How to Motivate Your Team to Embrace Sustainability in Practice

By Molly Daphne

We know. Embracing sustainability in practice, especially with a large team, is much easier said than done. Change is hard. It’s not just about changing a few light bulbs to be more energy-efficient or adding recycling bins in every office; it’s also about educating and inspiring your team to want to make a difference. 

Now that we’ve discussed the tangible changes you can make to your practice, we want to help you inspire your team as well. Sustainability isn’t a solo marathon. It’s a relay. You all have to work together to do your part. 

So, let’s explore why it’s important to get your team involved and how you can do so: 

The Importance of Team Involvement 

Getting your team involved in your sustainability efforts is crucial. Even the smallest of changes can add up to make a big difference. A team actively engaged in eco-friendly practices can collectively make a more significant impact than isolated efforts by management. When everyone is on board and shares the same ethos, sustainable practices become an integral part of your clinic’s culture and operations. 

Embedding climate education into your onboarding, CPD, marketing, and practice not only makes your team more knowledgeable but also gives them the know-how and understanding to share that education with your clients and the wider community. This amplifies your clinic’s positive environmental impact. 

Motivational Tips for Teams 

Lead by Example 

Let’s start with the basics. The most effective way to motivate your team is by leading by example. When management shows a clear passion for sustainability and makes changes in their own day-to-day practice, it sets a powerful precedent.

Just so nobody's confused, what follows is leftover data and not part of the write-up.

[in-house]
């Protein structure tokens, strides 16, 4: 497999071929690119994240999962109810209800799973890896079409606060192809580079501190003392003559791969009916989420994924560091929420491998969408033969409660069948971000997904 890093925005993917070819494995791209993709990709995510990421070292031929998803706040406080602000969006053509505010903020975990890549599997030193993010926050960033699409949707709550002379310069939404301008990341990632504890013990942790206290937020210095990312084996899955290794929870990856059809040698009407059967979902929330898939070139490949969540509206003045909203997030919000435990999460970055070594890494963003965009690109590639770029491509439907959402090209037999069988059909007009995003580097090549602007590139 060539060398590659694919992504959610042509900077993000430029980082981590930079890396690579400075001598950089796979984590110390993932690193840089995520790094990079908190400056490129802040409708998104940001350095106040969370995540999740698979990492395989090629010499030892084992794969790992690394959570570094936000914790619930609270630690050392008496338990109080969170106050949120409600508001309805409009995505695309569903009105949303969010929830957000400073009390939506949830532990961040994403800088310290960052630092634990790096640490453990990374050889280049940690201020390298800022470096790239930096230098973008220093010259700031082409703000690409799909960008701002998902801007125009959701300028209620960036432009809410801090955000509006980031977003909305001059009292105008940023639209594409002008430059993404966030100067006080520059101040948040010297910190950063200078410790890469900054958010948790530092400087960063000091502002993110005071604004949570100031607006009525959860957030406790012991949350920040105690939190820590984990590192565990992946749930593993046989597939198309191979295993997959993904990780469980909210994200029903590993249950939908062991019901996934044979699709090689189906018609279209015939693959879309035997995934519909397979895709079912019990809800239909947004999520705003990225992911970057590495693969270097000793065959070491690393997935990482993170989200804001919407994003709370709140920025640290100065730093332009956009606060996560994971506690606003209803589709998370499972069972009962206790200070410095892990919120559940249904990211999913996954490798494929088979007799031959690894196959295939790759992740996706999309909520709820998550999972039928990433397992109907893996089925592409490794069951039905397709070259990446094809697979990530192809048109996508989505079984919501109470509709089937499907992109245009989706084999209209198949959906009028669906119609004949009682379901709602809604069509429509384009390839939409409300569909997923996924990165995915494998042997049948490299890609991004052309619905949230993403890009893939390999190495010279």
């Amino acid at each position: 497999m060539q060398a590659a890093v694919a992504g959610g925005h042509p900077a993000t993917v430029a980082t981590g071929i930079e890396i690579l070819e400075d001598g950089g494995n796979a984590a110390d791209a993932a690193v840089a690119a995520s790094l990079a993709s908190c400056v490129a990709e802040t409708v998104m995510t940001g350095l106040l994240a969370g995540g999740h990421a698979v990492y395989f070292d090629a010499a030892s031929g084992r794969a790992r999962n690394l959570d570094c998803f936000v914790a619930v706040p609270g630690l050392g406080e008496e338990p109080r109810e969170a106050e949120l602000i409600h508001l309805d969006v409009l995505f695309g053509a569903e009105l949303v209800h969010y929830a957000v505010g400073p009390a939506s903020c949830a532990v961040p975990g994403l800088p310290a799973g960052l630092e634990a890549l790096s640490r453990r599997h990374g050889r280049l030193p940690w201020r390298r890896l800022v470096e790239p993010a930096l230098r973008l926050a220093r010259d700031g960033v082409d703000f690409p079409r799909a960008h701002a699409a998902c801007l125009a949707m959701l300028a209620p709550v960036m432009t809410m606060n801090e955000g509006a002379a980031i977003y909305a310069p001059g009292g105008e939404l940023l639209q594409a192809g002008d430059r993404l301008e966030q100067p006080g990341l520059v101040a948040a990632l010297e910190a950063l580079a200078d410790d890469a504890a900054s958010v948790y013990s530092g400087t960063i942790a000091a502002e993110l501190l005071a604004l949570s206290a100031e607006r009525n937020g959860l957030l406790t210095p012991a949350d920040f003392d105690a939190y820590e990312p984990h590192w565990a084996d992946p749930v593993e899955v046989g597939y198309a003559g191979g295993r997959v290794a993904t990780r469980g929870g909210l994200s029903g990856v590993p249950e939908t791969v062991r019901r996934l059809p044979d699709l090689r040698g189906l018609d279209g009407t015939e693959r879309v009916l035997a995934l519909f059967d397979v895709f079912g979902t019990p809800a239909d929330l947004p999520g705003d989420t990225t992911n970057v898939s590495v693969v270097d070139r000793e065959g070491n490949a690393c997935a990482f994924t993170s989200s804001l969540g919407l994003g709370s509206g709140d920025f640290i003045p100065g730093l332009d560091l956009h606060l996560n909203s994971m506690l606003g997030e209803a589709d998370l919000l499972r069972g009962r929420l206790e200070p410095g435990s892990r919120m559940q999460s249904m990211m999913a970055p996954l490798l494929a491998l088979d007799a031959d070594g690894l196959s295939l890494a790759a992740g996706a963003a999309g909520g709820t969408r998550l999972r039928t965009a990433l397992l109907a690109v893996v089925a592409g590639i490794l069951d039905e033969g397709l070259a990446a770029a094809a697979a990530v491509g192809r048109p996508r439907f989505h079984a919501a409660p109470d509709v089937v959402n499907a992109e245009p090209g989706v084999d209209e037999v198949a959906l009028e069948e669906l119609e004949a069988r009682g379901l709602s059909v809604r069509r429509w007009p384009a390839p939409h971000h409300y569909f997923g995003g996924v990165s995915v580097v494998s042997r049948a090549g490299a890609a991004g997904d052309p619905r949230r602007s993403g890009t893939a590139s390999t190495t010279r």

Visible leadership speaks volumes. If you want your team to be more environmentally conscious, you need to be too. Whether that’s by taking part in recycling programmes, advocating, or walking to work instead of driving, when you consistently engage in sustainable practices, it inspires the rest of your team to follow suit. 

Clear Goals and Recognition 

Everybody likes to be recognised for their hard work. Acknowledging someone’s success is not only a great way to encourage change but also boosts team morale and helps maintain motivation. For example, you could start an "Eco-Champion of the Month" award to celebrate those who make significant contributions to your sustainability efforts. If possible, you could incentivise staff through gift vouchers or even by planting a tree in their name. 


Education is vital. While sustainability is frequently discussed now, for many people, it’s still a minefield. When it comes to climate change, there’s a lot to understand, and we all know that change, especially when we don’t understand it, is hard. 

As vets, we know that science is about learning, adapting, and changing. As we learn more about our animals, we adapt and improve the way we care for them, and it’s the same with the planet. The more we learn about it, the more we understand what needs to be done to protect it. So, providing ongoing education and training is essential. 

Organise workshops, seminars, and webinars to inform your team about the importance of sustainability and practical ways to integrate it into their daily tasks. Maybe it could be added to your onboarding for new staff. 

Highlight the environmental benefits and the positive impact on animal health and welfare that sustainable veterinary practices can have. Share evidence and success stories from other veterinary practices that have successfully implemented sustainable practices. Real-world examples can help turn scepticism into support.